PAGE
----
Maine Supreme Court to Rule On Email Anonymity

Jeff Berg
PORTLAND, Maine — The Maine Supreme Judicial Court heard arguments Tuesday to determine whether the sender of a prank email that claimed to be from another person must reveal his name.

The case revolves around a Dec. 24, 2003, email that contained cartoon images of Great Diamond Island resident Ronald Fitch and his wife. The message was sent to Fitch and five other residents of Great Diamond Island, and came from a Hotmail account registered in Fitch’s name.

Fitch has sued the anonymous sender, claiming violation of privacy, misappropriation of identity, fraud, putting Fitch in a false light and infliction of emotional distress, and asked that the sender’s Internet service provider reveal his name.

On May 12, a superior court issued an order instructing Time Warner, the sender’s service provider, to reveal the identity. John Doe’s attorney filled an appeal later that month.

Paul Levy, a Washington, D.C.-based public interest attorney with the Public Citizen Litigation Group, argued before Maine’s highest court on Tuesday that revealing the anonymous sender’s name would be an invasion of the sender’s right to privacy.

“Our issue is not what happens in this case, it’s in what process the court uses in these anonymous-speech cases,” Levy said.

Levy’s group, which has filed briefs on behalf of at least two dozen cases of Internet users who want to protect their identities, proposes that Maine adopt a test by which plaintiffs seeking to have Internet users revealed must first show that they have been harmed by the speech and that a claim would prevail under state law.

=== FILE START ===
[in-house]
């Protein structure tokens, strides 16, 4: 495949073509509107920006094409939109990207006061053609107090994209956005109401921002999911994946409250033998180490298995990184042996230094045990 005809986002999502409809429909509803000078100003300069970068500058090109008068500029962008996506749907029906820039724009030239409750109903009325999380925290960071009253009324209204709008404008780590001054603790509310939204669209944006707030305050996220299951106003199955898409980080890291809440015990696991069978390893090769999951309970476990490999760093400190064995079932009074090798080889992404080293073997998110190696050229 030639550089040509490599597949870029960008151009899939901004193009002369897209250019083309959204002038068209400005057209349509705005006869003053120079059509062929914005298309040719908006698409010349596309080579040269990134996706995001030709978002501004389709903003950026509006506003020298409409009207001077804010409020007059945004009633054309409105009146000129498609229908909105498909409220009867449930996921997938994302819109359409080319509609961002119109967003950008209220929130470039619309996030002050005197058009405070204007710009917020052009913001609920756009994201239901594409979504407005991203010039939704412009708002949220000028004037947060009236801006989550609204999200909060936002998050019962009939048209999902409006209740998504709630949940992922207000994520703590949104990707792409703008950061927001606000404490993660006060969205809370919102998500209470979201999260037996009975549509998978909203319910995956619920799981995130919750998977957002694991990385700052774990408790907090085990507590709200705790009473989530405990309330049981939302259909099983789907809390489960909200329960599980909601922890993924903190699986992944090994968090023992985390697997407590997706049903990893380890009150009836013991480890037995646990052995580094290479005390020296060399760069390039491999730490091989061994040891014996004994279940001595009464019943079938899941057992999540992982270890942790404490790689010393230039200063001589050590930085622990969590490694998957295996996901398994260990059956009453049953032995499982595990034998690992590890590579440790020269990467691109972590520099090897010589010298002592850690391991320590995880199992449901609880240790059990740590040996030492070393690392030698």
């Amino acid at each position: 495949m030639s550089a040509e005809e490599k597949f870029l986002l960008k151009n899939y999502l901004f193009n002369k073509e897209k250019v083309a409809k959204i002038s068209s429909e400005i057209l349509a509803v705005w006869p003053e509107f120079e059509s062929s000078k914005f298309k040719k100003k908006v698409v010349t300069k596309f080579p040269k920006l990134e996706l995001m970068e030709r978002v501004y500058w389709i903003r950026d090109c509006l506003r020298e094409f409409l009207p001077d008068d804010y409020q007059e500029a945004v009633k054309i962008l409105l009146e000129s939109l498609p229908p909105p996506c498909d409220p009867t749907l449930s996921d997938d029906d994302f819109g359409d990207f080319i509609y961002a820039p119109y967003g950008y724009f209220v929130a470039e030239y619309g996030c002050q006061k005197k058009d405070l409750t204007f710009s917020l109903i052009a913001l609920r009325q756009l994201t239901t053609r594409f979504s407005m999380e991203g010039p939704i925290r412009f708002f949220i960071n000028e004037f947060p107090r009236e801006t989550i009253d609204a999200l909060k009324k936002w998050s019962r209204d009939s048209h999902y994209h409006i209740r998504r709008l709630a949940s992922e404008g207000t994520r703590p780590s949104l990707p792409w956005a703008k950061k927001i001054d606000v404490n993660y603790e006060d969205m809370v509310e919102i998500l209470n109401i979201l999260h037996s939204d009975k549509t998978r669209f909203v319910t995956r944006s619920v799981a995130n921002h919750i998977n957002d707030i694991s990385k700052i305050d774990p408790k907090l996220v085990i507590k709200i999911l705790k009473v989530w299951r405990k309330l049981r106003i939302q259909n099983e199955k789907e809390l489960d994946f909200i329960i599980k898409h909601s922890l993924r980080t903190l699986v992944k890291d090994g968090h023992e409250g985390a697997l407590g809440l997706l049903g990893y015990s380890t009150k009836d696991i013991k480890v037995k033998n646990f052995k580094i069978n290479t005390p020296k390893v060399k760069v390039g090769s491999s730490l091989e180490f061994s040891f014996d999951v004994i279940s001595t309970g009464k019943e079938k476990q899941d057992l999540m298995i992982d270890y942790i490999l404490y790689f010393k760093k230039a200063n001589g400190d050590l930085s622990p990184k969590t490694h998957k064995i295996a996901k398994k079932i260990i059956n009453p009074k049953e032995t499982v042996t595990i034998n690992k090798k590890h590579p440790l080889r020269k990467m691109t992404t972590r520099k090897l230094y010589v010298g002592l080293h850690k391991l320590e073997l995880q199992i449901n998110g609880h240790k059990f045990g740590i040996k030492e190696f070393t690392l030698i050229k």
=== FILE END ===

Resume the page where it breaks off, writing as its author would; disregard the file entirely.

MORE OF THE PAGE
Justice Donald Alexander questioned Levy’s reasoning, asking, “What possible public interest is there in protecting the identity of an identity thief?”

Levy responded that it was premature to reveal the defendant’s name because it was unclear whether this was actually identity theft or a form of constitutionally protected parody.

Tom Connolly, the attorney for Fitch, told the court that the email does not warrant any type of constitutional protection.

“This is not anonymous speech,” Connolly said. “Anonymous is non-attributed. Fraud, though is falsely attributed.”

The American Civil Liberties Union and the Electronic Frontier Foundation also filed briefs in support of the defendant.

The justices said they will issue a written decision sometime in the near future.

The case is Finch vs. John or Jane Doe, No. CV-04-078.